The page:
Malawi's president said Sunday he has reshuffled the country's military leadership in the aftermath of anti-government protests that left at least 18 people dead.
President Bingu wa Mutharika announced in a statement that he has replaced the long-standing commander of the Malawian army, Gen. Marko Chiziko, fueling speculation that the leader is unhappy with the way the military dealt with the recent unrest. Chiziko has since been appointed National Security Adviser.
Last week, the response of security forces to anti-government demonstrations in this southern African country left at least 18 people dead, prompting international condemnation from the United States, European Union and former ruler Britain.
Mutharika accused opposition leaders of treason and blamed them for the deaths.
Several civil society leaders, responsible for organizing last week's demonstrations, said they have gone into hiding after receiving threats on their lives. They said they received intimidating anonymous phone calls from people believed to be supporters of Mutharika's party.
Local media reported Sunday that political analysts believe Mutharika's administration could collapse if it does not heed the people's demands.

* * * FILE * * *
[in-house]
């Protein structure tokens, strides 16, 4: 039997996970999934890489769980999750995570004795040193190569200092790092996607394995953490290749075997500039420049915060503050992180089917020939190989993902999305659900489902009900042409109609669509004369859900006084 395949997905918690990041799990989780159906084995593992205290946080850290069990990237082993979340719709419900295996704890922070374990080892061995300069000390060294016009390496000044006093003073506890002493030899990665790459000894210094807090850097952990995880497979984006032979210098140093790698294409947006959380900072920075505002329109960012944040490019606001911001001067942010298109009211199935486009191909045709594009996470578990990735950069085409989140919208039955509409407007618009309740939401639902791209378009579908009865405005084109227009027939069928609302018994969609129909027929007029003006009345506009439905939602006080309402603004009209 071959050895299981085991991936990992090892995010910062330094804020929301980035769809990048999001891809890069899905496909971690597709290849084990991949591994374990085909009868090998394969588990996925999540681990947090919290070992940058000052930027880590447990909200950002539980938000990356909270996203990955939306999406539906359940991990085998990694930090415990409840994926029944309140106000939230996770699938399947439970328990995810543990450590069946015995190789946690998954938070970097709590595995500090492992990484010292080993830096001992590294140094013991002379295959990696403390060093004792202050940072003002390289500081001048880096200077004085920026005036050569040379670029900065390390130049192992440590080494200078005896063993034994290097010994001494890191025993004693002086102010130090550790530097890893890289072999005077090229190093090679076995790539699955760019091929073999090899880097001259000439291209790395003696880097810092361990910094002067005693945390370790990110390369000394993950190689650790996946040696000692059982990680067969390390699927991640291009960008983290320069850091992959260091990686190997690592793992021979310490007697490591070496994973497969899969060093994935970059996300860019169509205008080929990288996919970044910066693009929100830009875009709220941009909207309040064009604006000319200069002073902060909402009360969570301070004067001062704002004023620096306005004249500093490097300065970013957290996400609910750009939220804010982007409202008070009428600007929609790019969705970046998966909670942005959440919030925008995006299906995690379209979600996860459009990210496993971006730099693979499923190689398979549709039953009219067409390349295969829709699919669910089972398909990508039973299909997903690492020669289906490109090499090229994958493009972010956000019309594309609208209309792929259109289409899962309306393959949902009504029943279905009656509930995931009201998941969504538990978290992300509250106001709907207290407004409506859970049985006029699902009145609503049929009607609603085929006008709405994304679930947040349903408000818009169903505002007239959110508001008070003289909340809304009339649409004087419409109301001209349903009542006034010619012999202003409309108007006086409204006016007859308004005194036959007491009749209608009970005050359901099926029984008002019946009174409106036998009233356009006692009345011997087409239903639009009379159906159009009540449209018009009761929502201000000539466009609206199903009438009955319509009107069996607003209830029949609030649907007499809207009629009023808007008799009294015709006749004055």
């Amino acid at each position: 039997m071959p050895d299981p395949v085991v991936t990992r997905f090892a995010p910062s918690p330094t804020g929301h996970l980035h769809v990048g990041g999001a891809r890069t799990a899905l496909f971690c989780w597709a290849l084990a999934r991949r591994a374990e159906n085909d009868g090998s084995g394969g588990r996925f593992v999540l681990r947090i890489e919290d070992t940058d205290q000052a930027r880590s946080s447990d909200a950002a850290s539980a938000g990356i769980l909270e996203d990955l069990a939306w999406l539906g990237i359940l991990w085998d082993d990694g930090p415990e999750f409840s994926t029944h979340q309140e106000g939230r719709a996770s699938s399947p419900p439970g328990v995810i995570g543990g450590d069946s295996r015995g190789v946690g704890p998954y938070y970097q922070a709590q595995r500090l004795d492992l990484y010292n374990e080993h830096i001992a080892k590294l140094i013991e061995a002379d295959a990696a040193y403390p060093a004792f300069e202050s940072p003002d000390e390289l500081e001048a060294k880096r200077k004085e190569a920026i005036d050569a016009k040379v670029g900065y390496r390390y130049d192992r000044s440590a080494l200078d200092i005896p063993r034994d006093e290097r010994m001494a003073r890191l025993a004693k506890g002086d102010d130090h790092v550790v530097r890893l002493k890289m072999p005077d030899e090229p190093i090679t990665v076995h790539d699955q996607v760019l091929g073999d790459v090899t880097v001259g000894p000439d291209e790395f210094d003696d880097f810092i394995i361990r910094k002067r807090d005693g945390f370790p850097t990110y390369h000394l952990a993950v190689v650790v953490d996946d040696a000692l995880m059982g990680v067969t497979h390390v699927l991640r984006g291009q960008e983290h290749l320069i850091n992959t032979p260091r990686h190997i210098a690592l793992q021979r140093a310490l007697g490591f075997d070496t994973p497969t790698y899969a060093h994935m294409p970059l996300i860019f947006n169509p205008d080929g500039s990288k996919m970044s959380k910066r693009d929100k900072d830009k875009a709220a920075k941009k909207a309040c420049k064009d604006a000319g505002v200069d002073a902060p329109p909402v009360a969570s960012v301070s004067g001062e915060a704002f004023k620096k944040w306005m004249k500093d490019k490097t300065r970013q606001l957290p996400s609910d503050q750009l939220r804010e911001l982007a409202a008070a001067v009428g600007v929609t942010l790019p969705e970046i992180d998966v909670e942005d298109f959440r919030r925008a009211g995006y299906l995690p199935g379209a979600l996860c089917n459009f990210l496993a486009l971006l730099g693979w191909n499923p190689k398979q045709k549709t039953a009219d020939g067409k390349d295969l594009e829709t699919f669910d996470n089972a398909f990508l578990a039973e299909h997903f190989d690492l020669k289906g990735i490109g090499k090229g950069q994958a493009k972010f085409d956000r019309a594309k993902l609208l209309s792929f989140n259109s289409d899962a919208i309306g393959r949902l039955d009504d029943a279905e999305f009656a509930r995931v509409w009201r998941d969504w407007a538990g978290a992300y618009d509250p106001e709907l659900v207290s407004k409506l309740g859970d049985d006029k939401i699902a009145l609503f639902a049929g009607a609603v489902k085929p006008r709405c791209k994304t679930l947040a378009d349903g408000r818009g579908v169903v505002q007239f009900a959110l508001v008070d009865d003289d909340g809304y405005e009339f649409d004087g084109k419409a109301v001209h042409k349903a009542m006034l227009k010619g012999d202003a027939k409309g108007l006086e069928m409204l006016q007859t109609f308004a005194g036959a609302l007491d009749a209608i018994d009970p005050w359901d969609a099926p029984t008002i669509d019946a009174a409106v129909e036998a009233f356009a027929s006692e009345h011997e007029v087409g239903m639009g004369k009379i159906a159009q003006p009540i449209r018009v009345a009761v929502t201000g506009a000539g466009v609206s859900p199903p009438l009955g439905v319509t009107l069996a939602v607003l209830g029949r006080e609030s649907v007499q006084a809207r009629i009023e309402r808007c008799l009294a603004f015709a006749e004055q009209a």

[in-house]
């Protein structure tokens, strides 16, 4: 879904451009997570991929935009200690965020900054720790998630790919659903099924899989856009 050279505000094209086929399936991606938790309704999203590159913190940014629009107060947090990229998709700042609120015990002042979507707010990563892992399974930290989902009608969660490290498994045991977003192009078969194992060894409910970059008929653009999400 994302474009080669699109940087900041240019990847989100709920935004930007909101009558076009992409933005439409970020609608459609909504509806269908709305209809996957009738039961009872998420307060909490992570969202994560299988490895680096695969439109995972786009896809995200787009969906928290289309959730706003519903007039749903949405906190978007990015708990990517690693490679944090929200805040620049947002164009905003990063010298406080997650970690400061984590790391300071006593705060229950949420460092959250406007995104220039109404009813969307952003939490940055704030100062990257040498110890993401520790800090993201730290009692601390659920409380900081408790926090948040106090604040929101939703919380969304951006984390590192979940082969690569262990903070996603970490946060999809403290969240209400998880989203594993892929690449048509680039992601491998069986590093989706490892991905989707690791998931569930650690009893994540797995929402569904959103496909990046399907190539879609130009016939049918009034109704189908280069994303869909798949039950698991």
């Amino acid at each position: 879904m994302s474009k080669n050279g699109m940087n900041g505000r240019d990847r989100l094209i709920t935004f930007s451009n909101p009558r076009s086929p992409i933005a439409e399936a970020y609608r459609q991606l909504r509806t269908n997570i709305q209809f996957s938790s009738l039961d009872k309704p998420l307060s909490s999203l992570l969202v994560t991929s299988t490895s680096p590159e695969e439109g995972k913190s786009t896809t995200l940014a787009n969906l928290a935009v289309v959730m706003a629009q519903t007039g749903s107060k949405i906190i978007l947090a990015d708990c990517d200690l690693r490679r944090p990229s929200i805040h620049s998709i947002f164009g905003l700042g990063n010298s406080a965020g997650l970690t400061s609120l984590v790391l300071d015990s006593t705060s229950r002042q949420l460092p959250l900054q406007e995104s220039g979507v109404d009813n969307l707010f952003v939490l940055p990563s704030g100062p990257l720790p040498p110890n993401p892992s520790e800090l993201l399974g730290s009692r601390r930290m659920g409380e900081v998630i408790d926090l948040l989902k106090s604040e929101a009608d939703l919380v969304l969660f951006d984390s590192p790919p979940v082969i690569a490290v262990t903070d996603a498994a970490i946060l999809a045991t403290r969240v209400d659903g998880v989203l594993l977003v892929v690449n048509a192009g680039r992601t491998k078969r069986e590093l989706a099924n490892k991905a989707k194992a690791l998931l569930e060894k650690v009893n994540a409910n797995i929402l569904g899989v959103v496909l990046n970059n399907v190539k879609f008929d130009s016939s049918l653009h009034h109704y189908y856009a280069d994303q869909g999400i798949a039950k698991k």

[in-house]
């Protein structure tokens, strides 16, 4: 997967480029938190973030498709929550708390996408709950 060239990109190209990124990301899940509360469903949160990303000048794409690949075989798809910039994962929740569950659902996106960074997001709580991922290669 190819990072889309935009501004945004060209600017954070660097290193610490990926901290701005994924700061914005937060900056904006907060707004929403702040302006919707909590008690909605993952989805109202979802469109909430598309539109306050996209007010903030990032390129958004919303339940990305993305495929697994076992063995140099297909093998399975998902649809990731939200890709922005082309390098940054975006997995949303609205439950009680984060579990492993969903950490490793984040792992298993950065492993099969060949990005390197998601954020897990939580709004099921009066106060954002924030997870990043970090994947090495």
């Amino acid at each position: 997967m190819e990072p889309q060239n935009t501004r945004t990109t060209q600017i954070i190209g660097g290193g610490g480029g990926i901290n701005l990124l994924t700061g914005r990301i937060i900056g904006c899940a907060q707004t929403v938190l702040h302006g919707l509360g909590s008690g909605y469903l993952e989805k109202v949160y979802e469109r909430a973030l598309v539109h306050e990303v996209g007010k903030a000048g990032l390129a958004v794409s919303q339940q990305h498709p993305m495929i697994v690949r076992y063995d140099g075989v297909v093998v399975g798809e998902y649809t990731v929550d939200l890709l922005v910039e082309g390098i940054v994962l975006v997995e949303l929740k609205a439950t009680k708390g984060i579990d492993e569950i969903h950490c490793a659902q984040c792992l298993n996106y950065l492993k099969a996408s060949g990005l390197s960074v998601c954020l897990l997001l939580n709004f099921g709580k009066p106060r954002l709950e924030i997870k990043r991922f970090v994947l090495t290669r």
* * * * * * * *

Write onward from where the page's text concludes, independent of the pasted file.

On Friday night, a police station in the northern city of Mzuzu was attacked and torched, after the mass burial of seven protesters who were shot dead by police during Wednesday's demonstrations. Police said at least 10 police officers have been injured there after the protests.
Authorities said they have banned group burials for the other demonstrators killed to avoid more violence.
A heavy policy and military presence remained on the streets of major cities Sunday, with officials questioning and dispersing people traveling in groups.
A U.N. statement released Sunday said that U.N. Secretary-General Ban Ki-moon had a telephone conversation with President Mutharika on Saturday to express sadness over the deaths from clashes between demonstrators and police. It said that the U.N. chief said the human rights of those in jail should be guaranteed.
Britain had already suspended aid to Malawi, citing concerns about economic management and a crackdown on human rights.